The next step for Africa’s securities exchanges is critical for the continent’s development. There is a huge demand for capital to be put to productive use in what could be the world’s fastest-growing continent, with a dire need for fast growth to drive out poverty. There is also a tide of international risk capital, looking to fund that growth and share in the profits. Between the two are the capital markets, challenged to move fast to become liquid, transparent and effective.
Lots of these topics are on the agenda for The 15th Annual African Securities Exchange Association conference (www.aseaconference2011.ma) (in Marrakesh, Morocco), which looks to have an excellent agenda. Casablanca Stock Exchange is the host, the theme is “Africa, alive with opportunities!”
Top speakers include key opinion leaders such as Thomas Friedman, Mark Mobius and maybe Christine Lagarde of the IMF. Expect speeches from Sunil Benimadhu (Stock Exchange of Mauritius and chair of ASEA), Karim Hajji of the Casablanca bourse, leaders of African securities markets and top speakers from several world bourses including BM&F Bovespa, Istanbul, NASDAQ OMX and the London Stock Exchange, with India’s National Stock Exchange and NYSE Euronext to confirm. They will be joined by finance ministers, bankers, analysts, traders, investors and many more.
Topics on day 1 include
• “The financial crisis: Is there a pilot in the plane?” Top analysts, bankers and traders, possibly joined by a European Commissioner from the heart of the crisis
• The economic implications of the “Arab Spring” for the continent, featuring key Ministers who are rebuilding post-crisis countries, a strategist and others
• Capital markets and BRICS (see previous story on stock exchange link-ups) – hear from CEOs and Executive Directors of key BRICS stock exchanges and Emergent Asset Management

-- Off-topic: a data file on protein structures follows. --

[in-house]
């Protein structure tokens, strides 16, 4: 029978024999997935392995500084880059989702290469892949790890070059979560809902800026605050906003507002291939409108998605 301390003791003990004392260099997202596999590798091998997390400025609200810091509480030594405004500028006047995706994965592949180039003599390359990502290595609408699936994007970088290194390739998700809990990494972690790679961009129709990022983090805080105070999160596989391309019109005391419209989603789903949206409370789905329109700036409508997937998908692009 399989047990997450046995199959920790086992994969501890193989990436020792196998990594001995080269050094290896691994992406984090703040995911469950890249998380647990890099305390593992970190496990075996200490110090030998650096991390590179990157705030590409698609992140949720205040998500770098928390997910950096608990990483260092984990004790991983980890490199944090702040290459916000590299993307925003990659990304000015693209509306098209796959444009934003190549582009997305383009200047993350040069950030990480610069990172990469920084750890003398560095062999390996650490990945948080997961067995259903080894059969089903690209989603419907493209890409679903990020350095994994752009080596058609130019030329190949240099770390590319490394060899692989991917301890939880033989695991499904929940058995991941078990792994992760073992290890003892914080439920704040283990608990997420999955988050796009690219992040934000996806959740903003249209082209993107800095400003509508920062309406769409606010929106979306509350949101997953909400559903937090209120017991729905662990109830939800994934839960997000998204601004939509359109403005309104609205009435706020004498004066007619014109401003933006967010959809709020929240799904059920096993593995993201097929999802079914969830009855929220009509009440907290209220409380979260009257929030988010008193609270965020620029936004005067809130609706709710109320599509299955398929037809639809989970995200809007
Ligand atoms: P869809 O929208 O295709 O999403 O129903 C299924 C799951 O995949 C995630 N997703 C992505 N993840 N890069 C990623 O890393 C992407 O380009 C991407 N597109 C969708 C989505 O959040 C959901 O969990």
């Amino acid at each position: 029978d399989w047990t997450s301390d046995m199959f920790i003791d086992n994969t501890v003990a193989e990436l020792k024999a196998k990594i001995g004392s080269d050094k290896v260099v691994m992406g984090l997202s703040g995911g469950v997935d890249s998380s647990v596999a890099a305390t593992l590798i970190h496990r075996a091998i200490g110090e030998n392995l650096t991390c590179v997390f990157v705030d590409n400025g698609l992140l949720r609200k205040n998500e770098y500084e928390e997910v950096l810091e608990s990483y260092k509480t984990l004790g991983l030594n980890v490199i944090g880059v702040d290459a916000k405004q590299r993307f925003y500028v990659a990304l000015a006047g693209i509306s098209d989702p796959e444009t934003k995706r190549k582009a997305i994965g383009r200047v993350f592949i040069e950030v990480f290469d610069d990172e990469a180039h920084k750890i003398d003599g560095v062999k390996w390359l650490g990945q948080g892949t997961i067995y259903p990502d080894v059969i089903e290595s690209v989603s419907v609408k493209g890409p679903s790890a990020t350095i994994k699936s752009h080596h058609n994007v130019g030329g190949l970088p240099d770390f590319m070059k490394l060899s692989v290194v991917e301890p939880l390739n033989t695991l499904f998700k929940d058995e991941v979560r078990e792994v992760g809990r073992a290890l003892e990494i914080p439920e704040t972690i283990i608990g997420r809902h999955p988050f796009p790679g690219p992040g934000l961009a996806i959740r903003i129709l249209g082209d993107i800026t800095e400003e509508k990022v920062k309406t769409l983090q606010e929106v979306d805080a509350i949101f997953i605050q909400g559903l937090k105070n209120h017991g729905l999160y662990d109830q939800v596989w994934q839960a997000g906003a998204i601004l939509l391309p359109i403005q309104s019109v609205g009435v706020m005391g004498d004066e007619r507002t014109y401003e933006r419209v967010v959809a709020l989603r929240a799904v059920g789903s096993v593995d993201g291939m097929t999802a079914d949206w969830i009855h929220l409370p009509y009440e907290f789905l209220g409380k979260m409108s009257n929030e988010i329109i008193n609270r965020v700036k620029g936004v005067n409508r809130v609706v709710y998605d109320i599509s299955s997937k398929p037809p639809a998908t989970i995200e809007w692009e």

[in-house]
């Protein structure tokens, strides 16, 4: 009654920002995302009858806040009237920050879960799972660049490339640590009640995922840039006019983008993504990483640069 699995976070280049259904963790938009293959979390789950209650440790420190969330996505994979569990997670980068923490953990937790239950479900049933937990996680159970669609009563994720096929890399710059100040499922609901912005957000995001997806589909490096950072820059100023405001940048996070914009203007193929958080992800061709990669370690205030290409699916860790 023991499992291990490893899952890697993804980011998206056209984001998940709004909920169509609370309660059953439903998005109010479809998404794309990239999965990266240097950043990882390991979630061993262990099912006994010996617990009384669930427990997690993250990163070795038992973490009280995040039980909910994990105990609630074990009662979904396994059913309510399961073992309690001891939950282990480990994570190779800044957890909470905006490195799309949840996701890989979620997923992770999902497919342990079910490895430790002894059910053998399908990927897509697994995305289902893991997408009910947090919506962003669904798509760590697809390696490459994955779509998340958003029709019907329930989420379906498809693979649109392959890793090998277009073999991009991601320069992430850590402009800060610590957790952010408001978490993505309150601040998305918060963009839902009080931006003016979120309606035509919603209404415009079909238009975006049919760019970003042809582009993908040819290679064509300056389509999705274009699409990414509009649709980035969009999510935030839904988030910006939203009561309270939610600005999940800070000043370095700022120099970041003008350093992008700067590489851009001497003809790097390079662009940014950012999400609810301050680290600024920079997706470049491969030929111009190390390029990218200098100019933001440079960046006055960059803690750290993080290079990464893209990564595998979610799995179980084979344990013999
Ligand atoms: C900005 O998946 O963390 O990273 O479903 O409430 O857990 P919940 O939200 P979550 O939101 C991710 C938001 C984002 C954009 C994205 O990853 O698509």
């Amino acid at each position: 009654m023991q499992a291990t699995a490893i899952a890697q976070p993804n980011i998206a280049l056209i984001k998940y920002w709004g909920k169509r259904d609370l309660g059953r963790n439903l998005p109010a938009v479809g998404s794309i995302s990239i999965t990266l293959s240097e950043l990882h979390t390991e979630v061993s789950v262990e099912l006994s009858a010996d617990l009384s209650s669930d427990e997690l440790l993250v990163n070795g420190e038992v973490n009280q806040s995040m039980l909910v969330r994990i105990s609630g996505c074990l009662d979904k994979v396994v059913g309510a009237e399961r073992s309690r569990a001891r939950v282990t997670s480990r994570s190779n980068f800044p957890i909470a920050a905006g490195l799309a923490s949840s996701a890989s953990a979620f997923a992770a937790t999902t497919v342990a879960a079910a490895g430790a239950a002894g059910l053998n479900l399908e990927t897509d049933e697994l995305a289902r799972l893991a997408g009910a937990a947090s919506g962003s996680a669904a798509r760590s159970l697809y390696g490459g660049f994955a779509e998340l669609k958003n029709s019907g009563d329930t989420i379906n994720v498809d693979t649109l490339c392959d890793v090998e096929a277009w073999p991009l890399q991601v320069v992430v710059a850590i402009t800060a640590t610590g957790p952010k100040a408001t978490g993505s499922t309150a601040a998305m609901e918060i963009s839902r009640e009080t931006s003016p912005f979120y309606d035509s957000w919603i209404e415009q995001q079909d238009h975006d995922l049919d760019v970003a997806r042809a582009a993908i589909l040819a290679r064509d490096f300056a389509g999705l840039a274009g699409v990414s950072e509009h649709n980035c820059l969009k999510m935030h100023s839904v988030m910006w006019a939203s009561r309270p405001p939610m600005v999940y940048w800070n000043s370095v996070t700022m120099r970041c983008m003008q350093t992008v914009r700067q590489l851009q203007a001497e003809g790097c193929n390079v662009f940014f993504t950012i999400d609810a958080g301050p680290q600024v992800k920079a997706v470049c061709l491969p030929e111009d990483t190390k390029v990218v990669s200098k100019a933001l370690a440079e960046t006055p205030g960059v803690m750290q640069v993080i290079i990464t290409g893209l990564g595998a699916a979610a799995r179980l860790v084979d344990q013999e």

• Nursing Africa’s future IPOs: heads of top African stock exchanges from Mauritius to Morocco, via Ghana and maybe Nigeria, plus PAI Partners, a leading French private equity firm
• A new FTSE-ASEA African index.
Day 2 tackles
• Regulation for cross-border development: Regulators from Morocco and the central African stock exchange, plus long-term Africa bull stockbroker Jonathan Auerbach
• Cost-effective and scalable technology options for emerging markets exchanges – featuring Tony Weeresinghe of the LSE, Anne Ewing of NASDAQ and maybe Joseph Mecane of NYSE Euronext, 3 top suppliers of securities markets systems to the continent who hold many of the keys to the next stage of evolution.
• “What’s hot in Africa today?” with a host of top speakers from politics, consulting, banking, mining, economics and development finance covering energy, infrastructure, mining, industry, agribusiness and others.
OPINION: Please note the Day 2 morning topics address critical and urgent issues of how African stock exchanges can work across (colonial) borders to build liquid and effective markets, part of the grand process of African integration and building viable economies.
Expect participants from over 100 countries. The ASEA AGM and committee are on 11 Dec and the conference starts on 12 Dec. The official language is English with Arabic and French translations.
Unmissable! Book the conference here via the ASEA website (www.africansea.org).
Warning!! You may not want to come home. The conference is in Hotel Palmeraie Golf Palace & Spa. The conference website says: “As a backdrop, the majestic, silvery, sentry-like summits of the High Atlas stand out. At the foot of the mountain lies a beautiful city, built in red and surrounded by age-old palm trees. Monuments defying time form a string of pearls for her. An enticing labaryinth, created centuries ago, of old ramparts meanders along its slender “body”. In this fairy-tale decor, lies Marrakesh the legendary; Marrakesh the imperial, the pearl of the south, bathed by an invigorating sun all year round.”